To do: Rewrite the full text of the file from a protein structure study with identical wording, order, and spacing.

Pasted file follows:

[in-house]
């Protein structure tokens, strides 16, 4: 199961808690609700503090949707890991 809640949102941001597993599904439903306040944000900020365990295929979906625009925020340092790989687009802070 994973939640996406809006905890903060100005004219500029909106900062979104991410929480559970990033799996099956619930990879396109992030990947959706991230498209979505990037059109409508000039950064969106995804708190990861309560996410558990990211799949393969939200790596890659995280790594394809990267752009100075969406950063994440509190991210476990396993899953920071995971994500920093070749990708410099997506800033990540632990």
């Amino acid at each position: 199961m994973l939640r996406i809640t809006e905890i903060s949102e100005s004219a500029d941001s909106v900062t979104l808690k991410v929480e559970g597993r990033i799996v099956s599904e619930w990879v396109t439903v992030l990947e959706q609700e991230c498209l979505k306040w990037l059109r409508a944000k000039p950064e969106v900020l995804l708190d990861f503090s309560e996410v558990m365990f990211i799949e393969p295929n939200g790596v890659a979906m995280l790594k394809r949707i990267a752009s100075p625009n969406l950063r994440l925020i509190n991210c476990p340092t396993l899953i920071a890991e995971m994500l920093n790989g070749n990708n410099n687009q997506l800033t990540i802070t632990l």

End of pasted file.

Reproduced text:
[in-house]
């Protein structure tokens, strides 16, 4: 199961808690609700503090949707890991 809640949102941001597993599904439903306040944000900020365990295929979906625009925020340092790989687009802070 994973939640996406809006905890903060100005004219500029909106900062979104991410929480559970990033799996099956619930990879396109992030990947959706991230498209979505990037059109409508000039950064969106995804708190990861309560996410558990990211799949393969939200790596890659995280790594394809990267752009100075969406950063994440509190991210476990396993899953920071995971994500920093070749990708410099997506800033990540632990």
């Amino acid at each position: 199961m994973l939640r996406i809640t809006e905890i903060s949102e100005s004219a500029d941001s909106v900062t979104l808690k991410v929480e559970g597993r990033i799996v099956s599904e619930w990879v396109t439903v992030l990947e959706q609700e991230c498209l979505k306040w990037l059109r409508a944000k000039p950064e969106v900020l995804l708190d990861f503090s309560e996410v558990m365990f990211i799949e393969p295929n939200g790596v890659a979906m995280l790594k394809r949707i990267a752009s100075p625009n969406l950063r994440l925020i509190n991210c476990p340092t396993l899953i920071a890991e995971m994500l920093n790989g070749n990708n410099n687009q997506l800033t990540i802070t632990l």